By Pooya Stone

Iranian nuclear chief Ali Akbar Salehi told state television on Monday that the country is launching a new array of 30 advanced IR-6 centrifuges, further reducing Iran’s compliance with its commitments under the 2015 nuclear agreement between the Islamic Republic and world powers.

Salehi, who is also the vice president, said at the Natanz facility in central Iran: "Today, we are witnessing the launch of the array of 30 IR-6 centrifuges."

This decision to operationalize advanced centrifuges as a symbolic step to increased Iran’s uranium enrichment was announced in October by Iran's Atomic Energy Organization.

It was supposed to show Iran’s “resolve”, ability, "capacity, and determination" during what Iran has referred to as the West’s retreat from the nuclear deal known formally as the Joint Comprehensive Plan of Action (JCPOA).

The United States withdrew from the nuclear accord last year, citing Iranian noncompliance and the failure of the deal to address Iran's other malign behavior, and began reimposing sanctions. These sanctions have all but stopped Iran’s oil exports and have cut off the majority of Iran’s GDP.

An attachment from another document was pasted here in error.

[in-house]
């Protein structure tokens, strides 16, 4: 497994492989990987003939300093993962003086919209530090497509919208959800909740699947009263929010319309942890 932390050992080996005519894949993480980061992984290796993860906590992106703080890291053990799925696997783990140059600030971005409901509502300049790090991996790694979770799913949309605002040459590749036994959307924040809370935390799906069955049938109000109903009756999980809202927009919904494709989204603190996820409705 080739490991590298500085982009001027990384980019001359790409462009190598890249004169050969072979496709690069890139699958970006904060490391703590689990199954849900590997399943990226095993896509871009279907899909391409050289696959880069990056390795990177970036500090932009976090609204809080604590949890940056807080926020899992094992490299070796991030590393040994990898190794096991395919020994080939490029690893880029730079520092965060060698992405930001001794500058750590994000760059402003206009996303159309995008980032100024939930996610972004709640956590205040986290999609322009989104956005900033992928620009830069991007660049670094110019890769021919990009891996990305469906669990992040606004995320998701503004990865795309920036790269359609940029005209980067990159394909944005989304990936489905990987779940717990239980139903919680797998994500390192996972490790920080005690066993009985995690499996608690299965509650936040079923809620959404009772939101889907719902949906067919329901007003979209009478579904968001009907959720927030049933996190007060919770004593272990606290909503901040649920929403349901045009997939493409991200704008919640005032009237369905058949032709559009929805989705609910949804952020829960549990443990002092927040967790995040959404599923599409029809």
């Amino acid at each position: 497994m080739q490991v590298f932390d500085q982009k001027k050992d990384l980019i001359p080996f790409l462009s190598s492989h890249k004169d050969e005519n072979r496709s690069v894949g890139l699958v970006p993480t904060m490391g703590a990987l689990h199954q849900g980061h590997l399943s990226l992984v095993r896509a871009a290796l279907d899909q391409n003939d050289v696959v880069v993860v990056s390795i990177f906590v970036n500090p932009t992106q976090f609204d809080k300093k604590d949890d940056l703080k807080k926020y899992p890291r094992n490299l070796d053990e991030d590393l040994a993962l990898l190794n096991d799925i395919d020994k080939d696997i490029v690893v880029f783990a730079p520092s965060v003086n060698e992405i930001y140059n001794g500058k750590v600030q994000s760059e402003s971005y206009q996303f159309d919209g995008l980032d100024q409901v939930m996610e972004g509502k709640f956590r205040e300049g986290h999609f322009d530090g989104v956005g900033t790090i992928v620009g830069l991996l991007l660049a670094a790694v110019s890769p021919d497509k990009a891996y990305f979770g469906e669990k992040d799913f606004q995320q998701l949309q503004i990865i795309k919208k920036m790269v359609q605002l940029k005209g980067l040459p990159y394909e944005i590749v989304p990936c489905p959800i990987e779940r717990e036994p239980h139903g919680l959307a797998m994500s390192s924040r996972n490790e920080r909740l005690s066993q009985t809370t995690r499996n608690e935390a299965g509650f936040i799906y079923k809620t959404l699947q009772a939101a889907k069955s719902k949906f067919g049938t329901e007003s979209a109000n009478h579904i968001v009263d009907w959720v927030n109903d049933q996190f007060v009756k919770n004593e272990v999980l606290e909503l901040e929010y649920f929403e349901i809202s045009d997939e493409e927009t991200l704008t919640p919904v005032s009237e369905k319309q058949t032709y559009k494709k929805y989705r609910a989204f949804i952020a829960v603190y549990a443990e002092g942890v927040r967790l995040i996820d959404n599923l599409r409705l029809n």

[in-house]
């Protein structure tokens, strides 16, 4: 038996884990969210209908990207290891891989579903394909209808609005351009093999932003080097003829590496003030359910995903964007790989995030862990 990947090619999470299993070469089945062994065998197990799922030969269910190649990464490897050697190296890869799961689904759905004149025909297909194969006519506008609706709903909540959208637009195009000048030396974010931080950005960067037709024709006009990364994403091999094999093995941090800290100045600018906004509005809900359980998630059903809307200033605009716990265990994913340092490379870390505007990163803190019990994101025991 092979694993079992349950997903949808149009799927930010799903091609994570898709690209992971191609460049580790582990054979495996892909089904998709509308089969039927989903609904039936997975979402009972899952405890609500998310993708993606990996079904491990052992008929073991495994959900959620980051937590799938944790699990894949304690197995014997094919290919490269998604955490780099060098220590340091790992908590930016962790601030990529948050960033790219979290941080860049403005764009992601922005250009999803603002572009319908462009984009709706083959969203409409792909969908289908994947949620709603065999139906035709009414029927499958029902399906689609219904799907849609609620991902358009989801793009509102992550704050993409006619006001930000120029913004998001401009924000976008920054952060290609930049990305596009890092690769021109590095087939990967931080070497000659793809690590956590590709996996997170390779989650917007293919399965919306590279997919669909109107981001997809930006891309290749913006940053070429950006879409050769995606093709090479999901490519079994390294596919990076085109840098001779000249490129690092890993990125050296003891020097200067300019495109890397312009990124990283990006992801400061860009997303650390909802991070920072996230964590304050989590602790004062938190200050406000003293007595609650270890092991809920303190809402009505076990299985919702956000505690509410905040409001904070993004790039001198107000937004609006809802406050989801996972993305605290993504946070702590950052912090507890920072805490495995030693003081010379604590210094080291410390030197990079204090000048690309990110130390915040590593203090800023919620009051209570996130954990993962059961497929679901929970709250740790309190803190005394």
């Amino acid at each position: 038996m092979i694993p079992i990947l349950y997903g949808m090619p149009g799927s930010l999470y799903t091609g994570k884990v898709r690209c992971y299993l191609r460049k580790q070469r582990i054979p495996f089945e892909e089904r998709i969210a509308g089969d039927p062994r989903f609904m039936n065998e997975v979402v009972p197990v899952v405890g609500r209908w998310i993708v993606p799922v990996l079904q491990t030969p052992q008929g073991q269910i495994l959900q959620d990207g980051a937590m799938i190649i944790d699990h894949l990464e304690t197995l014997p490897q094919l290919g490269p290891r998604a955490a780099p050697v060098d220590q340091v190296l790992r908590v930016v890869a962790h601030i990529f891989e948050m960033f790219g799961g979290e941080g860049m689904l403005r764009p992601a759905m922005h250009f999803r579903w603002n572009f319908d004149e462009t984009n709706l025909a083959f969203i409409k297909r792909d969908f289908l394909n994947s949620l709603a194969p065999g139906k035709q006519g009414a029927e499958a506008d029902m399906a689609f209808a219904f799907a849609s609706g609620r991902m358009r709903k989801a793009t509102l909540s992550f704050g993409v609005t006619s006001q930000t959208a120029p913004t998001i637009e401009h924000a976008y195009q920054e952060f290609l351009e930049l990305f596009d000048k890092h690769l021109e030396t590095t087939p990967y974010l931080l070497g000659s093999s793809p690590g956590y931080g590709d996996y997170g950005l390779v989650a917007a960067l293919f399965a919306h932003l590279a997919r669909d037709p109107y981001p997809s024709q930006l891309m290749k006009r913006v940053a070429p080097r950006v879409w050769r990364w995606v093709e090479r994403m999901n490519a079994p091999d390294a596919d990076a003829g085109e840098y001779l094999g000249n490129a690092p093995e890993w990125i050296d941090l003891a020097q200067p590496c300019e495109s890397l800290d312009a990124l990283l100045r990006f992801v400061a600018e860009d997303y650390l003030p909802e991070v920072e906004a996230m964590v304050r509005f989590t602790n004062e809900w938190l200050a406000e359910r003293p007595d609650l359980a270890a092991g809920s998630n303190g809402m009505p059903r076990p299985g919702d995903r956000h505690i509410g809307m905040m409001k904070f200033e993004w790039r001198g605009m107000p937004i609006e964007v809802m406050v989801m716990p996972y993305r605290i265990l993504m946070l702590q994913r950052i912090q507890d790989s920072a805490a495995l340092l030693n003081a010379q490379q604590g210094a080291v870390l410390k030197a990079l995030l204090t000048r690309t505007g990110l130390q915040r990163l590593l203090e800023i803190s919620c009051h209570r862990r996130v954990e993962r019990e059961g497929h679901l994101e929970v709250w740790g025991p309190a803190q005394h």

In May 2019, Iran said that it would begin gradually scaling back its commitments under the agreement unless the remaining signatories found a way to compensate Iran for the money it was losing; a move that has been described as nuclear blackmail.

So far, Iran has:

  • Increased its stockpile of enriched uranium above 300 kilograms
  • Increased the purity of its uranium enrichment about 3.67%
  • Started using advanced centrifuges

Also on Monday, Salehi said Iran’s enriched uranium production has reached five kilograms per day, which is over ten times higher than it was two months ago, and that Iran has developed two new advanced centrifuges, one of which is undergoing testing.

Following this announcement, the European Union warned Iran that its support for the nuclear deal depends on Iran's compliance with its commitments

Maja Kocijancic, the representative for EU diplomatic chief Federica Mogherini, said the EU "took note" of the revelation but would wait to respond until the United Nations International Atomic Energy Agency has confirmed the breach, saying the EU "remained committed" to the nuclear deal.

She told reporters in Brussels: "We have continued to urge Iran to reverse such steps without delay and to refrain from other measures that would undermine the nuclear deal… But we have also been consistent in saying that our commitment to the nuclear deal depends on full compliance by Iran."